Ability to separate earned and unearned fees. If your firm has the need to accept credit card payments for advanced fees or to replenish client IOLTA accounts, it is recommended to process these transactions through a traditional account. A traditional merchant account, preferably a service designed to handle law firm merchants, can best protect fees and charges against your IOLTA deposit account. If you choose to process advanced fees through an aggregator type of mobile application, you risk violating the Rules of Professional Conduct as your client’s funds will be commingled with funds of others that have no relationship with you, your firm, or the client. You also risk incurring deposit delays or have processing fees directly deducted from unearned client funds—which is also prohibited in many jurisdictions.
Security. When you accept payment from your clients, you also accept the responsibility for their credit card and personal information. The security of mobile payments and the various plug-in swiping devices has been widely debated by credit card professionals. Make certain the mobile device or method you choose fully encrypts the card information and transmits authorizations in a secure manner. When in doubt, ask if your provider is Payment Card Industry (PCI) Compliant. PCI Compliance is mandated by the card brands to process transactions and is required for all merchants, regardless of which merchant account type you choose. Although it is often downplayed by payment aggregators, rest assured that you still will be required to maintain PCI Compliance. Be sure to examine carefully the terms and conditions of service from any provider, especially related to your requirements for PCI Compliance. (For more details on compliance and best practices when handling credit card data, visit www.pcisecuritystandards.org.)
Chargeback prevention. Mobile payments do not eliminate the need to document and get payment authorization from your clients. Regardless of the type of account used to process payments, attorneys should always be cognizant of the potential for cardholder disputes, commonly known as “chargebacks.” Your firm can easily defend chargebacks with proper documentation. Attorneys rarely have trouble documenting their work, but they often lose chargebacks because they are unable to prove they had authorization from the cardholder to run the transaction. Having a good processing history with your credit card processor is also helpful. Beware of using the convenience of mobile payments at the risk of good business practices.
Professionalism. Lastly, take a look at your overall billing and payment process to ensure you are creating a professional and positive client experience. Accepting payments on a mobile device can undoubtedly provide convenience and timeliness in getting paid. However, you should consider the situation and client relationship to determine if mobile payments are appropriate. Lawyers tend to put more time and effort into client billing; you don’t want to offend a client by seeming too eager for payment by collecting fees on the courthouse steps.
Best Mobile Options for Law Firms
If you or your firm are considering using a mobile payment option, there are several things you need to consider up front. First, where are you in the overall process of accepting credit cards? Are you already accepting credit cards in your firm? If so, you most likely already have a merchant account in place; check with your current provider to see what mobile options they offer.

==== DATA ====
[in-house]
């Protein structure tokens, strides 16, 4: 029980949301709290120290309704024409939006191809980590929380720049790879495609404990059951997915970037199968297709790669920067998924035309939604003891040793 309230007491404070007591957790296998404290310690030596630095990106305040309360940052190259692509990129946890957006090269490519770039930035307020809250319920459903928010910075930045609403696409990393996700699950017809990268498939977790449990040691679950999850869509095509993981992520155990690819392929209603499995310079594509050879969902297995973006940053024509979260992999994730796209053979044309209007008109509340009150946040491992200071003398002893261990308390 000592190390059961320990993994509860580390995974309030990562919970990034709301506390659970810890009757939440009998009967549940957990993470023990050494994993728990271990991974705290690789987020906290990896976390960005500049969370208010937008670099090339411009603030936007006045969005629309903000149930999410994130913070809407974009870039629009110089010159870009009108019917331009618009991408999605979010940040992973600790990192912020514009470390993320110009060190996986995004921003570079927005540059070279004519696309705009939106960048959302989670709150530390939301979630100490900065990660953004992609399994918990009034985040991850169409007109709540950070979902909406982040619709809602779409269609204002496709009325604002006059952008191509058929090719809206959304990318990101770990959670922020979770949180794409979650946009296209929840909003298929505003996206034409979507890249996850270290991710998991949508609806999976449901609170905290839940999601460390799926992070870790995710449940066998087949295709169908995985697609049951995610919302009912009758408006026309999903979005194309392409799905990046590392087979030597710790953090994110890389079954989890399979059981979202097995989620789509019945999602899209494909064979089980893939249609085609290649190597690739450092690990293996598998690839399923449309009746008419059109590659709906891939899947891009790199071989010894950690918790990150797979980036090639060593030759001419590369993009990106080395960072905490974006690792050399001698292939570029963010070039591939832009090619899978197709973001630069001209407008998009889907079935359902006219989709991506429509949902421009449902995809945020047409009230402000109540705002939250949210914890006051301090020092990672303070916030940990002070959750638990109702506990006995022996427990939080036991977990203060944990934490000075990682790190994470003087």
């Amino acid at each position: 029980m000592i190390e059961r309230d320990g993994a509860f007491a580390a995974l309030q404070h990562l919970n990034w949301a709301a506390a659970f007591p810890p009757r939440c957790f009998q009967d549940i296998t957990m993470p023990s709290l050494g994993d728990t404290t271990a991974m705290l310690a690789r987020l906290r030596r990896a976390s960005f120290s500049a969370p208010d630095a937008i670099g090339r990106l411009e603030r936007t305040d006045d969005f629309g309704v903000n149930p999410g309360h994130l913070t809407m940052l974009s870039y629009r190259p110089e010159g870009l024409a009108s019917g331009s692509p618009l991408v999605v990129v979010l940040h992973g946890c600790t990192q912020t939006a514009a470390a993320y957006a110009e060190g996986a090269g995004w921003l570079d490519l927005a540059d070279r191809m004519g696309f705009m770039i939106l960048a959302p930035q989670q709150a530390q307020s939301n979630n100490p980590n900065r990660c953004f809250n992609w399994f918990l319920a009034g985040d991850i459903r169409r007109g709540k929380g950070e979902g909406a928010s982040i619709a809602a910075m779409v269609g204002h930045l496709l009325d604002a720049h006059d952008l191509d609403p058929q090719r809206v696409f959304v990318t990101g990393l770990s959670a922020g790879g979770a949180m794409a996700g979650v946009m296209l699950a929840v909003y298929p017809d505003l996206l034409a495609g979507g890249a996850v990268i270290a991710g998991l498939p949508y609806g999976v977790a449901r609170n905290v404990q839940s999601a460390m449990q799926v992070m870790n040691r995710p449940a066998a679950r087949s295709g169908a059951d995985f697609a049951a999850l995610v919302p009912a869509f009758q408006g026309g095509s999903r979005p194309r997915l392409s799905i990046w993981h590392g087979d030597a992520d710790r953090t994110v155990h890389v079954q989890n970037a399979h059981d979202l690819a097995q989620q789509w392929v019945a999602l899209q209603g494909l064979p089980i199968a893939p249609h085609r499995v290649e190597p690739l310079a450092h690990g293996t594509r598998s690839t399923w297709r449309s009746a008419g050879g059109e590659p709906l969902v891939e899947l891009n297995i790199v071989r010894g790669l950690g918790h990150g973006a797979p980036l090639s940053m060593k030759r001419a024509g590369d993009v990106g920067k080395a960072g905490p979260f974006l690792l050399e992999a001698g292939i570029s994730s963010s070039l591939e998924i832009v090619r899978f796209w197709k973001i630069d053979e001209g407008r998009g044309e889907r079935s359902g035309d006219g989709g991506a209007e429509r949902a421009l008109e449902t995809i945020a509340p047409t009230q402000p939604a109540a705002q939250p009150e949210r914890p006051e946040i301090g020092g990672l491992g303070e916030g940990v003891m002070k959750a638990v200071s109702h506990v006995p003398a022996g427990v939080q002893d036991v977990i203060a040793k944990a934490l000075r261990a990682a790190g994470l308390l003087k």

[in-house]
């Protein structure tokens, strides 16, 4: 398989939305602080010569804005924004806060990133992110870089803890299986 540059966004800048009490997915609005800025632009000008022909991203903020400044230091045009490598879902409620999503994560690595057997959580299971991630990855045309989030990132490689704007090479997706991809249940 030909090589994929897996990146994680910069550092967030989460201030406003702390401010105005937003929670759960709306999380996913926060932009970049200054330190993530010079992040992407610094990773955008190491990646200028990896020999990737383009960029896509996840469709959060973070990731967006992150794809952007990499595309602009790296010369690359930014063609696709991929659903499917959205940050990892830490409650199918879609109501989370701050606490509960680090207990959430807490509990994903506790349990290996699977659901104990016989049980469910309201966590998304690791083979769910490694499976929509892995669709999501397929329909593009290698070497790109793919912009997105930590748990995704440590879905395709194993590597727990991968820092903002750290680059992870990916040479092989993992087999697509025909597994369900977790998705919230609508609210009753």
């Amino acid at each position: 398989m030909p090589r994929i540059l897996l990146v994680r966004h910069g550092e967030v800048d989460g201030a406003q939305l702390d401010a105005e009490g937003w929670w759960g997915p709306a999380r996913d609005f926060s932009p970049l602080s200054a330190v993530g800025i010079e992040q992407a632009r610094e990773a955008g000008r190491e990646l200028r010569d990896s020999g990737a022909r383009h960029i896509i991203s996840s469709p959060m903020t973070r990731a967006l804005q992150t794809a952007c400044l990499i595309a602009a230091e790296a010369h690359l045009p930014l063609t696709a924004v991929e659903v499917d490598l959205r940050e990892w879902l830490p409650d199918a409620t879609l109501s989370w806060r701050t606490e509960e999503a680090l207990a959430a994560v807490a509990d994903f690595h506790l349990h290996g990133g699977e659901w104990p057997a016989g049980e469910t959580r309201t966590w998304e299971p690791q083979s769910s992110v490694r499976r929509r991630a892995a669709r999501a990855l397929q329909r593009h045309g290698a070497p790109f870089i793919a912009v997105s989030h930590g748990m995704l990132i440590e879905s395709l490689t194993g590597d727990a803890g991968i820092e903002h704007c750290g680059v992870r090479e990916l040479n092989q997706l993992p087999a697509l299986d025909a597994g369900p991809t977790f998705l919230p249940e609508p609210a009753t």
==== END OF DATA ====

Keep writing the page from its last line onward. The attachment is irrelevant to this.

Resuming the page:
If you don’t currently accept credit cards, think about whether you want just a mobile solution or if you need additional options for accepting payments. Your decision may depend on how often you plan to accept payments. If you plan to accept sporadic payments throughout the year, an account with no monthly fees but higher rates may be a better fit. If you plan to accept payments more frequently but still not so often that a traditional merchant account makes sense for you, look for a mobile payment solution with lower rates to reduce your overall cost or “effective rate.” Various mobile account solutions have different rates, so consider this when choosing a provider. Other factors to consider include the stability of the provider, its history, and the security measures it employs.
If you plan to take payments frequently and want multiple options, a true merchant account is probably a better fit. To reiterate, a merchant account is opened based on the merit of your individual firm and the firm’s transaction history. Key benefits include the ability to accommodate higher volumes and larger dollar amounts, as well as separating earned and unearned fees, if needed.
An aggregator account is a good option if you take infrequent credit card charges for small dollar amounts, do not plan to use the service for advanced fee payments, and are not sensitive to deposit time frames. Attorneys tend not to fit the typical user profile of an aggregator service. However, this may be a great place to start if you have never accepted credit cards before and want to test out credit card processing for your clients before opening a real merchant account.
The bottom line is that the flexibility of accepting mobile payments may allow you to do more—hold meetings outside the office, meet clients on their own ground, or collect payment in time-sensitive situations. The issue then becomes the long-term goal. If you plan only to process a few payments per year, then an aggregator may indeed be the solution for you. However, if credit card processing is an integral part of your firm’s future, then you’ll most likely want to go with a company that tailors its merchant solutions to your specific needs.
The ability to accept credit card payments can greatly reduce delinquent accounts and collection efforts in your firm. By establishing either an aggregator service or opening a traditional merchant account, and using a mobile device to process your transactions, you get the best of both worlds. So go on, get out there, and get paid!